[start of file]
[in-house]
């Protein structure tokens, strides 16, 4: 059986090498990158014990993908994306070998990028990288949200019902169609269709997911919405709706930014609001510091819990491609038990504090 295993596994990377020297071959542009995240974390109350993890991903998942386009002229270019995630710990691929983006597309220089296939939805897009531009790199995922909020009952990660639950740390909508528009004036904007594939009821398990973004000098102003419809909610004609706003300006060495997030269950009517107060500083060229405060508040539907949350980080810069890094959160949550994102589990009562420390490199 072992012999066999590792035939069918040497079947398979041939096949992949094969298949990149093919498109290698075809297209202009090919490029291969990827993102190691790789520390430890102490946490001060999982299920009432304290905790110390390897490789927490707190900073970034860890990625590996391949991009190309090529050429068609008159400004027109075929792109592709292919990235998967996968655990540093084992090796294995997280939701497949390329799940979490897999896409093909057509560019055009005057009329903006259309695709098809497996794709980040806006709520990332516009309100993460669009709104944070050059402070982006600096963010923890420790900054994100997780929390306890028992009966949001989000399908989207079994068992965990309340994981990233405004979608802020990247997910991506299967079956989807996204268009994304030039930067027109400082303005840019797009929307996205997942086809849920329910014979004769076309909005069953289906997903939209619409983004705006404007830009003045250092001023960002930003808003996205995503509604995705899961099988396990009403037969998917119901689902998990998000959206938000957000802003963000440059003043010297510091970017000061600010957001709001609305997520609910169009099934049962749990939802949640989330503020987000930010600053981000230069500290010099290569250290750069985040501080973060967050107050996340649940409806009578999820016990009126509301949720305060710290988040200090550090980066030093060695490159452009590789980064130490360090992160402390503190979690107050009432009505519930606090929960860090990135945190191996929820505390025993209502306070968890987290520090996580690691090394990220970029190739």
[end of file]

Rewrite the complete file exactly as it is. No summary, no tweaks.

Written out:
[in-house]
């Protein structure tokens, strides 16, 4: 059986090498990158014990993908994306070998990028990288949200019902169609269709997911919405709706930014609001510091819990491609038990504090 295993596994990377020297071959542009995240974390109350993890991903998942386009002229270019995630710990691929983006597309220089296939939805897009531009790199995922909020009952990660639950740390909508528009004036904007594939009821398990973004000098102003419809909610004609706003300006060495997030269950009517107060500083060229405060508040539907949350980080810069890094959160949550994102589990009562420390490199 072992012999066999590792035939069918040497079947398979041939096949992949094969298949990149093919498109290698075809297209202009090919490029291969990827993102190691790789520390430890102490946490001060999982299920009432304290905790110390390897490789927490707190900073970034860890990625590996391949991009190309090529050429068609008159400004027109075929792109592709292919990235998967996968655990540093084992090796294995997280939701497949390329799940979490897999896409093909057509560019055009005057009329903006259309695709098809497996794709980040806006709520990332516009309100993460669009709104944070050059402070982006600096963010923890420790900054994100997780929390306890028992009966949001989000399908989207079994068992965990309340994981990233405004979608802020990247997910991506299967079956989807996204268009994304030039930067027109400082303005840019797009929307996205997942086809849920329910014979004769076309909005069953289906997903939209619409983004705006404007830009003045250092001023960002930003808003996205995503509604995705899961099988396990009403037969998917119901689902998990998000959206938000957000802003963000440059003043010297510091970017000061600010957001709001609305997520609910169009099934049962749990939802949640989330503020987000930010600053981000230069500290010099290569250290750069985040501080973060967050107050996340649940409806009578999820016990009126509301949720305060710290988040200090550090980066030093060695490159452009590789980064130490360090992160402390503190979690107050009432009505519930606090929960860090990135945190191996929820505390025993209502306070968890987290520090996580690691090394990220970029190739």